Markets look like a stretched string
November 18, 2019 @ 11:56 UTC
Financial markets continue to grow. By the end of last week, the currency market joined to stock market optimism, becoming more and more involved in the sentiment in favour of the demand for yielding assets. U.S. markets closed Friday with a 0.8% jump, decisively renewing historical highs. Dow Jones closed above 28,000 and maintained positive momentum at the start of trading on Monday, according to futures.
The sentiment on the Asian markets received additional support on Monday after the repo rates cut in China, for the first time since 2015. This decision is designed to become a new measure in the attempt of the Chinese authorities to spur the slowing economic growth. The need for new ways to support the Chinese economy increased after last week with the release of weak industrial production and retail data. September data showed a continuing downward trajectory, despite previous support measures in the face of ongoing trade disputes with the United States.
The latter, in turn, in addition to the three consecutive cuts in interest rates, are also supporting farmers, as agriculture has been most affected by Chinese restrictions on imports from the United States.
President Trump announced his intention to give out a second portion of the $16bn cash package announced in May by the end of this week. The Fed’s rate cuts have a lasting economic effect, which may last for 3-9 months, so their full impact has yet to be seen next year. The same can be said about the Chinese rate cuts. However, cash disbursement may cause a jump in expenses already in the New Year’s Eve weeks. Besides, markets are growing after a new portion of comments on the “constructive negotiations”, which took place at a high level on Saturday.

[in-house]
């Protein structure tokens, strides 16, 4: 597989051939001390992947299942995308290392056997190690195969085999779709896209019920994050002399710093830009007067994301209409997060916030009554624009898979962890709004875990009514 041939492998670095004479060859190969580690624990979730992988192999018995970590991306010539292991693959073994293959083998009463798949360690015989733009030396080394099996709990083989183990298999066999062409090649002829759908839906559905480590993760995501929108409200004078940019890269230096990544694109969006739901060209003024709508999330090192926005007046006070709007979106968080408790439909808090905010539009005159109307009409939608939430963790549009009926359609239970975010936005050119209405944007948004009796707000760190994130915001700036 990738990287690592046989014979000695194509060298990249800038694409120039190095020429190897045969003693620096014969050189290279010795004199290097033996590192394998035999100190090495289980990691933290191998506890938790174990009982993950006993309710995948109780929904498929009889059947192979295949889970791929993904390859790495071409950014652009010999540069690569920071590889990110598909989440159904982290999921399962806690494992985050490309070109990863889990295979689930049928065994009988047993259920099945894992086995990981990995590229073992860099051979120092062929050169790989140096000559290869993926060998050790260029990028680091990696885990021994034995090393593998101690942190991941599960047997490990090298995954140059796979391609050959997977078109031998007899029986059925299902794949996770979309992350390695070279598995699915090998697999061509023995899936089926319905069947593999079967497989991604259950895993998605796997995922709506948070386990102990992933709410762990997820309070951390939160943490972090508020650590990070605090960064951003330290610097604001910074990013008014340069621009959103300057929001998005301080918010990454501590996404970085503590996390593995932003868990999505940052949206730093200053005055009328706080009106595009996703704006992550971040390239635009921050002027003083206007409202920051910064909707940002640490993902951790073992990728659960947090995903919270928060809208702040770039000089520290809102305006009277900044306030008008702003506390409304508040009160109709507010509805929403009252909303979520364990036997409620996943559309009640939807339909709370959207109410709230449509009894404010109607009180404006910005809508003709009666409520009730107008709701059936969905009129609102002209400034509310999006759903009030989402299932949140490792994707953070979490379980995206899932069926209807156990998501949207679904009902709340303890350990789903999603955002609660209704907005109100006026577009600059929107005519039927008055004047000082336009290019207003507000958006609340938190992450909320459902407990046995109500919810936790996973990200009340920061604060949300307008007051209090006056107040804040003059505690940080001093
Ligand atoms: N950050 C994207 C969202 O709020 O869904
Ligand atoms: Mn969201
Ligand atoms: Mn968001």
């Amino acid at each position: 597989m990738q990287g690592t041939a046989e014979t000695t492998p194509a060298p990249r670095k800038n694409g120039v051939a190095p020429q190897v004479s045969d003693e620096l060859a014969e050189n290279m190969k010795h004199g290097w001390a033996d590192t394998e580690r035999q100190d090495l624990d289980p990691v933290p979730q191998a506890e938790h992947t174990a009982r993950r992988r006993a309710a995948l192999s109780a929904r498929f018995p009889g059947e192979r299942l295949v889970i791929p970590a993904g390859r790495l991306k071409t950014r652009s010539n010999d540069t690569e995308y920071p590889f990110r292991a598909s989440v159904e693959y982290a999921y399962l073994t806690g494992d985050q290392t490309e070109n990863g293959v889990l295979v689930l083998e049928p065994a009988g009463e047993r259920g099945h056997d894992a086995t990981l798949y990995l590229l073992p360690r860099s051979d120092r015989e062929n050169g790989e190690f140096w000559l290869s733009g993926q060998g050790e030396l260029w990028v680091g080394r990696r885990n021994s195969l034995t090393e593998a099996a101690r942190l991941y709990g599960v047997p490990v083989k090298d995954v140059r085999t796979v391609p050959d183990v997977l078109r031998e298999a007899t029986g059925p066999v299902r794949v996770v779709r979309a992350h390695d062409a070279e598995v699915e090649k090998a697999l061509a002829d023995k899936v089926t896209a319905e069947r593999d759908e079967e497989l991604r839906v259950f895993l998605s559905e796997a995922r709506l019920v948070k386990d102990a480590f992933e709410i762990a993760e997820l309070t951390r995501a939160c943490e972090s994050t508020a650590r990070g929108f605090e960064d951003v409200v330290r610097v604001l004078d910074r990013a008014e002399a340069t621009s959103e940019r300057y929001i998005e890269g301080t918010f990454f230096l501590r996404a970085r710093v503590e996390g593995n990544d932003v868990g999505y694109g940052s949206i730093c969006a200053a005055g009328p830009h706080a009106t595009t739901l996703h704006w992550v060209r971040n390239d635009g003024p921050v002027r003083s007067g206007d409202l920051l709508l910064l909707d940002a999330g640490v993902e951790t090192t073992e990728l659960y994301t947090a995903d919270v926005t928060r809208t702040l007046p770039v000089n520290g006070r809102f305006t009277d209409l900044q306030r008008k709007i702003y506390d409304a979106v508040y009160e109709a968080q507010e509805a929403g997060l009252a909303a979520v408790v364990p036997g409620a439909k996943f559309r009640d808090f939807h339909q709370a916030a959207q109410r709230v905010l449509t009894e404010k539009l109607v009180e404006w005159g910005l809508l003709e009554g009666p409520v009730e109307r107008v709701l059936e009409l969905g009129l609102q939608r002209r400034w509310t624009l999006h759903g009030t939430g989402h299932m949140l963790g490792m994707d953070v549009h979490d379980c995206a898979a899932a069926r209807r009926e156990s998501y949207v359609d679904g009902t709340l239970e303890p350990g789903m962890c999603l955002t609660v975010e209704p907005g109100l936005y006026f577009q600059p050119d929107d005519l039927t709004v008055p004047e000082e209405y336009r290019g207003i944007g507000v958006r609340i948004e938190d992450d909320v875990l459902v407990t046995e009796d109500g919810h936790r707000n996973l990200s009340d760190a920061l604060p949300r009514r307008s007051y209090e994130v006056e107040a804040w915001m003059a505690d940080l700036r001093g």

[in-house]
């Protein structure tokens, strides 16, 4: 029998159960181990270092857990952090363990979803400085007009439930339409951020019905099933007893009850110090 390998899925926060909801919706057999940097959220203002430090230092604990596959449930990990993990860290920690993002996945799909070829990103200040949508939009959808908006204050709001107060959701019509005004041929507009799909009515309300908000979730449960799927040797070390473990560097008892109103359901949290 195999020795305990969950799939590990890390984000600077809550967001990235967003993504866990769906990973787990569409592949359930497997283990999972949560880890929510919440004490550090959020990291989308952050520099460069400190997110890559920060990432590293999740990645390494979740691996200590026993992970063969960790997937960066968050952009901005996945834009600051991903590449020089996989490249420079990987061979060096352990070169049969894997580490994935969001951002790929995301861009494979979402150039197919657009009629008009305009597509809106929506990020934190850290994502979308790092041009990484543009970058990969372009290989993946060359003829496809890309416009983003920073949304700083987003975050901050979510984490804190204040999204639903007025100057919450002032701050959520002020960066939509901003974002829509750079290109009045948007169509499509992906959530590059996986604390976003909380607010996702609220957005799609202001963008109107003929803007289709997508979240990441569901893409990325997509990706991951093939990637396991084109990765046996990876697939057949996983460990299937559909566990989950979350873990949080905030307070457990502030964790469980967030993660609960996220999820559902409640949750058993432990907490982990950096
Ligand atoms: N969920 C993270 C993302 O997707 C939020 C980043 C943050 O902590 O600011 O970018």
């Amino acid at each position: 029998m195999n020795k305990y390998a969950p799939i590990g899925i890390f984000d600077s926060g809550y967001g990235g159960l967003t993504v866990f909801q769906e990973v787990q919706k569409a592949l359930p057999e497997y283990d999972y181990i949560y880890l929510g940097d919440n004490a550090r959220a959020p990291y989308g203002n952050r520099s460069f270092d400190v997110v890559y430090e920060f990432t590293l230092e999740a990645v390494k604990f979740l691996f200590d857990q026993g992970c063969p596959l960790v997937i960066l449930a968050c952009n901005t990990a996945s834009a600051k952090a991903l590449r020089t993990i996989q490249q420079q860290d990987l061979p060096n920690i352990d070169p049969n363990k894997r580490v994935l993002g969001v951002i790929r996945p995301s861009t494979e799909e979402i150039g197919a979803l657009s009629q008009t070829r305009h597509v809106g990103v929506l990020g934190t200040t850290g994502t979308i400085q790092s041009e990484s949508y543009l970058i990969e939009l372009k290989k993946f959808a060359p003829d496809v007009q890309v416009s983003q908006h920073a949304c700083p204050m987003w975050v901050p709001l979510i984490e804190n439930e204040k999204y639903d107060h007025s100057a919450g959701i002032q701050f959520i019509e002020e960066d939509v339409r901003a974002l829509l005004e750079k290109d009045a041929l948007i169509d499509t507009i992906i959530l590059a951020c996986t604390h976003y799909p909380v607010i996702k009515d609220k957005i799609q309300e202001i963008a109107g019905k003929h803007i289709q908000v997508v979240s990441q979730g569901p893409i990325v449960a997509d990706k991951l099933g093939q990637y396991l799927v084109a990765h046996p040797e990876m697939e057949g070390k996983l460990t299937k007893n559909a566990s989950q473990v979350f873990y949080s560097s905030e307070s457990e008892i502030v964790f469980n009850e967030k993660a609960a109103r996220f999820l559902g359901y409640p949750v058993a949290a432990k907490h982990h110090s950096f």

In the currency market, the Chinese yuan is still unable to steadily back below 7.0 per dollar, despite the positive momentum of stock indices. However, other currencies-indicators of demand for risks indicate interest in risky assets. The dollar index is declining for the third trading session in a row, the Japanese yen and the Swiss franc turned down on Friday, reflecting the increased demand for higher-yielding currencies.
The ability of the markets to grow only on the background of news about new stimulus or easing of monetary conditions causes some concern. Markets are growing, but this is mostly possible as governments are “tightening the strings” of economic support. And this tension has its limits. It has not been reached yet, so there is still room for a positive mood in the markets, which can stretch for the next few days.
The FxPro Analyst Team